Notes

First Drafts, Conversations, Stories in Progress

On Rape and Empowerment
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A reader debate sparked by singer Chrissie Hynde’s controversial comments over her sexual assault and a woman’s role in preventing similar assaults.

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'Don't Be That Guy'

theviolencestopshere.ca

Some remaining thoughts from readers on the taboo topic:

One of your readers is quoted as writing, “It’s clear to any sane person that a rapist is completely to blame for a rape.” The problem here is that word “blame”—because for most rapes, there are many, many people who think nobody is to blame, because (they think) there was no rape: The person assaulted wanted to have sex, but changed their mind later, or was ashamed, or was just a lying slut with mysterious motives.

Another reader:

This discussion is hard, because some of the answers are incongruously lofty and nuanced relative to the stark evil of rape. But I think it’s too important and the topic needs to be exhausted.

A reader makes a comparison:

I’m not interested in wading into the debate over Chrissie Hynde, but I’ll dip my toe in enough to say that the approach to rape prevention expressed by Katie Russell makes me think of the abstinence-only approach to sex ed. The absolutist approach actually results in more problems (pregnancy and STDs on one side, rape on the other) because proponents refuse to accept the reality of the situation they face (kids like sex / women are vulnerable to rape).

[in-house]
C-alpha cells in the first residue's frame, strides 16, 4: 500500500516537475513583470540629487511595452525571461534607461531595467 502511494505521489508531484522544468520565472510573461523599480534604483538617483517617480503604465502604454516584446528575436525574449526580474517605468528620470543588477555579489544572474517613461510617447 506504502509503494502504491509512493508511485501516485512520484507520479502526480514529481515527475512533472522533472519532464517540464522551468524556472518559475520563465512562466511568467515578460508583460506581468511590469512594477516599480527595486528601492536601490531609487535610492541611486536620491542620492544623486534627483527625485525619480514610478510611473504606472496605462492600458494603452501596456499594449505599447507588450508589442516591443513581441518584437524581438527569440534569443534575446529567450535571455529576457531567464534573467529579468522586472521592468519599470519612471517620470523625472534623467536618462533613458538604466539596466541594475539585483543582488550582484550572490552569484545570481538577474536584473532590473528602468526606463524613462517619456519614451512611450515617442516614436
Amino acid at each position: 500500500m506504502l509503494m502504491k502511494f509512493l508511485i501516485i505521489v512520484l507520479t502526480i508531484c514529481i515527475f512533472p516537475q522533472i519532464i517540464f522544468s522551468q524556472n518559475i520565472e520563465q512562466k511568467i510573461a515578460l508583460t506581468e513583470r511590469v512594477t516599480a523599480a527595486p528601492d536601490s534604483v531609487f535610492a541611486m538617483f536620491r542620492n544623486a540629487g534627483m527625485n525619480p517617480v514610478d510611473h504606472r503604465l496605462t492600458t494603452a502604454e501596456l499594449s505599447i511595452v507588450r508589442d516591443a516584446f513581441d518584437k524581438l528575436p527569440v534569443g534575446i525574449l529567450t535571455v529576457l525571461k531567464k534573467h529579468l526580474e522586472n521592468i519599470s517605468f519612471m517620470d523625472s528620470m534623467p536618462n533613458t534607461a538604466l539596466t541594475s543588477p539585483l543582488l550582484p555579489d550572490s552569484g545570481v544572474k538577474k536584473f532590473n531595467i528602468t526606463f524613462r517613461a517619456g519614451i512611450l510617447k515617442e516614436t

This reader uses an analogy:

A rape and the situation that led to it are two different things. A woman can take some responsibility for what led up to it while laying blame for the rape at the rapist’s feet.

This might sound callous, but here goes.

Sophie has a thought provoking piece on the controversy surrounding Chrissie Hynde—the lead singer of the Pretenders—and her comments regarding a sexual assault she experienced four decades ago. Sophie isolates an interesting irony among Hynde’s critics:

[T]here’s no denying that speaking publicly, as Hynde has done, about how women can be to blame for being sexually assaulted if they’re dressed provocatively is both wrongheaded and extraordinarily damaging to many victims of rape. But Hynde’s choice of words—comparing the outraged responses to her comments to a “lynch mob”—seems to demonstrate that she feels more victimized by the flood of comments and messages and thinkpieces and news hits responding to her story than she does by actually being assaulted in the first place.

Which raises the question: Is attacking Hynde for blaming herself (and yes, by association, blaming others) ultimately productive and worth the cost of revictimizing her? Or is the impulse to shame her and others like her sometimes more about self-gratification than advocacy?

Sophie continues with an incisive indictment of Twitter as a means of expression. Meanwhile, a few readers take on the highly-charged topic of rape prevention:

Chrissie Hynde is refusing to be a helpless victim. There’s a fine line between taking responsibility for what one can take responsibility for, and blaming the victim or letting bad people off the hook … but I believe she is properly walking that line. Chrissie is what a genuinely empowered woman looks like.